How does Flannery O'Connor portray religion through her characters in "Good Country People"?
“Good Country People” has a motley crew of characters and points of view. Flannery O’Connor’s central theme focuses around these characters that react to the topic of God in different ways.
In this story, Hulga Hopewell represents the view that there is no God. Hulga’s mother tries to draw close to God but does not seem to know how. Regardless, every character acknowledges God in some way. The Bible seller Manley Pointer seems to represent “good country people."
The main character Joy-Hulga, who is thirty-two years old, really does not know who she is. Throughout her life, she has hidden behind her education and bitter outlook. When she was nine, her leg was literally blown off by an accidental gunshot. Her unhappiness with her circumstances holds her hostage. Even her mother feels shame about how Hulga looks and dresses along with Hulga’s degree in philosophy. Hulga believes that she is an atheist; however, it may be a ploy to aggravate her mother.
In direct contrast to Hulga comes Manley Pointer. He describes himself as “good country people” which allows him to worm his way into the Hopewell's home. His Bible selling provides the perfect opportunity to connect with young women who are naive. Hulga agrees to meet Manley. In actuality, Pointer is more devil than Christian.
O'Connor has created a Bible-salesman whose Bibles are used to lure innocent women. While they are being intimate, Manley takes Hulga’s glasses and eventually her prosthetic leg. She has been duped by someone who professed to being a Christian, yet Manley was interested in Hulga for her deformity.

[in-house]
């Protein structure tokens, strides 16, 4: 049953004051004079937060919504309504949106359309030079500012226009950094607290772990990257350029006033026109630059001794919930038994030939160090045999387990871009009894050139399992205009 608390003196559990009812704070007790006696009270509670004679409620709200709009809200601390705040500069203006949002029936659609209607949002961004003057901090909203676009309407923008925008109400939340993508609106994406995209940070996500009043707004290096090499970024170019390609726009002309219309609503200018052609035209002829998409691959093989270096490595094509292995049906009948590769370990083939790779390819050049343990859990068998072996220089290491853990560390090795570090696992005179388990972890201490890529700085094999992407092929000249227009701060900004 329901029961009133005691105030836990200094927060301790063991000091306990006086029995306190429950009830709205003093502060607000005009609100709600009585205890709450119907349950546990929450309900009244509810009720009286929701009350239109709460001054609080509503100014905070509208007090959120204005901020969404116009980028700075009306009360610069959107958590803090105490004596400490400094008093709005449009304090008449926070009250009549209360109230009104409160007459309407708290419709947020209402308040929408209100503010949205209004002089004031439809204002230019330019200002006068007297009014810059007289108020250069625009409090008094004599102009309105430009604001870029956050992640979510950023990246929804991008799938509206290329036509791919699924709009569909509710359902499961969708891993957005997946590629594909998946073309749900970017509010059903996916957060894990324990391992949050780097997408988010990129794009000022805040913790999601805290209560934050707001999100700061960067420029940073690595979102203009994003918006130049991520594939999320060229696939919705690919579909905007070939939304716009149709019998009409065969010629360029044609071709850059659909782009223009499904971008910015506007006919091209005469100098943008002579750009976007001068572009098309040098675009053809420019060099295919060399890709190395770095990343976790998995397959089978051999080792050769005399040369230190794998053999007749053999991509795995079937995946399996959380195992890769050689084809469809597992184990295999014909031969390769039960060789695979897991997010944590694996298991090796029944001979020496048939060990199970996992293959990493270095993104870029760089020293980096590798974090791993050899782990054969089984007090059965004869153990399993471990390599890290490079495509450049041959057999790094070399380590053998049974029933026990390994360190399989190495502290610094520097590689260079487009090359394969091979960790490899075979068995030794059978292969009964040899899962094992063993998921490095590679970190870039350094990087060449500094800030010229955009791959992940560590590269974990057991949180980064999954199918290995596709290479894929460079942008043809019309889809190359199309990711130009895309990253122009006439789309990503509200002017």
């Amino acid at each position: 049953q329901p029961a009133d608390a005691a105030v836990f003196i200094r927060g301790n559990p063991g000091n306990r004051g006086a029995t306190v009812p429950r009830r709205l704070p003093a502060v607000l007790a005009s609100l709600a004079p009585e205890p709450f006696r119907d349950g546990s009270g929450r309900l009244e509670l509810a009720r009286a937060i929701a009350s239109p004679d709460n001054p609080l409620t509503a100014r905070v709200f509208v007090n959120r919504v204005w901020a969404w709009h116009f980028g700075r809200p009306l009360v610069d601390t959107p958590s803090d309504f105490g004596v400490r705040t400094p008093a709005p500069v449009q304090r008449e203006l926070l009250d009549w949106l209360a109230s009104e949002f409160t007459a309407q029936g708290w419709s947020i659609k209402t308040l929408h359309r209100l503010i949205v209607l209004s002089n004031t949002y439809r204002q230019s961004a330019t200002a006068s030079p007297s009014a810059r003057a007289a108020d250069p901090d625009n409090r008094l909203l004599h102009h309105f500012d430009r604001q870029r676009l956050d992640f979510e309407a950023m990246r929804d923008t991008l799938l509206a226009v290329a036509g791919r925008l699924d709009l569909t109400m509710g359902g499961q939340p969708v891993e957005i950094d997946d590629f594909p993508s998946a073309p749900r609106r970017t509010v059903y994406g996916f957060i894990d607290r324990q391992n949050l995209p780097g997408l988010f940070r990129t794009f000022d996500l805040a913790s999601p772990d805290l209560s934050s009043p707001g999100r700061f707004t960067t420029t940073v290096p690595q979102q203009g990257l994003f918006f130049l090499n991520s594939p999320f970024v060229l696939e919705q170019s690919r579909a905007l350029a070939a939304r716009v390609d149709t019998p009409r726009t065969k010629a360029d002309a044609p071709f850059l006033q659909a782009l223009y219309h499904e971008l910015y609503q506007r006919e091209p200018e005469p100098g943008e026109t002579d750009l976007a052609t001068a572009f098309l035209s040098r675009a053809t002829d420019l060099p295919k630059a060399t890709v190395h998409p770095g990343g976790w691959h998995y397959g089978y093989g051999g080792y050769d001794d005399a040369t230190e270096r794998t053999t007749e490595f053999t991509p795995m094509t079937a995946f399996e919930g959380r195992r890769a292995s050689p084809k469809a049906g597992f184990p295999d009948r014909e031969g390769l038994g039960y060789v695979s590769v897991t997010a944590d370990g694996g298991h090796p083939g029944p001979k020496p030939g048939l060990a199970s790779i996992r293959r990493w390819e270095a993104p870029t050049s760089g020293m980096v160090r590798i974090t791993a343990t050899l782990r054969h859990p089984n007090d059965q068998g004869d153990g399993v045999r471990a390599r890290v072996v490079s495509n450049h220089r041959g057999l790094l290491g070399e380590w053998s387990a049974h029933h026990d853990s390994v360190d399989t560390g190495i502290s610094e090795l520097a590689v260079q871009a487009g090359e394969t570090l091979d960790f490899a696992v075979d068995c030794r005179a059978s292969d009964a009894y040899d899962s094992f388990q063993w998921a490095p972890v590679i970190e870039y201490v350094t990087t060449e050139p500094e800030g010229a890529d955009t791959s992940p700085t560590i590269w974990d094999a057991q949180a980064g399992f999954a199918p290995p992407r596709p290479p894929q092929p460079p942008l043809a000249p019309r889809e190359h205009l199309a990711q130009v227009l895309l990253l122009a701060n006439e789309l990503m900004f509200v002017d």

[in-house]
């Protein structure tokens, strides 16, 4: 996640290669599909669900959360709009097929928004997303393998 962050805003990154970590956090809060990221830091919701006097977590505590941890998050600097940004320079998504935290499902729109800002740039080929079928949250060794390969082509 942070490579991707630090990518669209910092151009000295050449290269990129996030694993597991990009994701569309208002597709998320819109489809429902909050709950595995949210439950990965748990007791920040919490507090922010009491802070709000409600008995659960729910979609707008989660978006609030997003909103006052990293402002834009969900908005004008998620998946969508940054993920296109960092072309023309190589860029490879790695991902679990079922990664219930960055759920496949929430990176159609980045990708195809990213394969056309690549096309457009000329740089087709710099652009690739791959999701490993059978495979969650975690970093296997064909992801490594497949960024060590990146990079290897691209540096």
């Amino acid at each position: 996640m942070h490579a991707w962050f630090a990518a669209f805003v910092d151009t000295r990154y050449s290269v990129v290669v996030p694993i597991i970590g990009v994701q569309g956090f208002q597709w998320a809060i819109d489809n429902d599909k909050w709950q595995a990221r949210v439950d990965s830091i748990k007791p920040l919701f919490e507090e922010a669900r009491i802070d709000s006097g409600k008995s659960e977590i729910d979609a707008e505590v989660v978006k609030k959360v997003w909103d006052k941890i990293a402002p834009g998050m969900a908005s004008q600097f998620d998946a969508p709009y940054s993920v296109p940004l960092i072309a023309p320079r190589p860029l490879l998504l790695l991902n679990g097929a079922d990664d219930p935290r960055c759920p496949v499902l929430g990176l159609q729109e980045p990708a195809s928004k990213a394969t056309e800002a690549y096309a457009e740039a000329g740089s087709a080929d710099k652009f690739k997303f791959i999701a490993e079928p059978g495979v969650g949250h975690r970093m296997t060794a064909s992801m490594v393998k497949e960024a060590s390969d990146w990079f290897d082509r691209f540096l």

When he steals her leg and abandon’s her, he leaves her with a need to have a connection with a higher power. Pointer’s disgusting use of the hollowed out Bibles to hold his whiskey, nude playing cards, and condoms surprises even Hulga who yells at him that she thought he was a Christian.
Every Christian does stumble in his walk with Jesus. Usually, there is someone there to see it and make reference to it, citing how untypical that is for a Christian. When Hulga realizes that Pointer has used her and is not going to give back her leg or glasses, she states:
Her face was almost purple. “You’re a Christian!” she hissed. “You’re a fine Christian! You’re just like them all—say one thing and do another. You’re a perfect Christian, you’re…”
O’Connor alludes to those people who use religion for their own purposes. Pointer is not a Christian, nor is he a believer. By appealing to the spirituality of lonely women, he has been able to use them as he wishes.
When Pointer mentions God taking care of Hulga, she responds that "'[she] don't even believe in God.” O’Connor uses this opportunity to acknowledge that there are people who actually believe that there is no higher power. When Hulga's leg is stolen by Pointer, she comments that "[he is] just like them all- say one thing and do another.” However, when Pointer abandons Hulga with no means of getting down from the loft, the author shows this poor woman in a different light:
…the girl was left, sitting on the straw in the dusty sunlight. When she turned her churning face toward the opening, she saw his blue figure struggling successfully over the green speckled lake.”
Hulga’s churning face and inner confusion longed for something that she had never considered before… she needed a higher power to help her.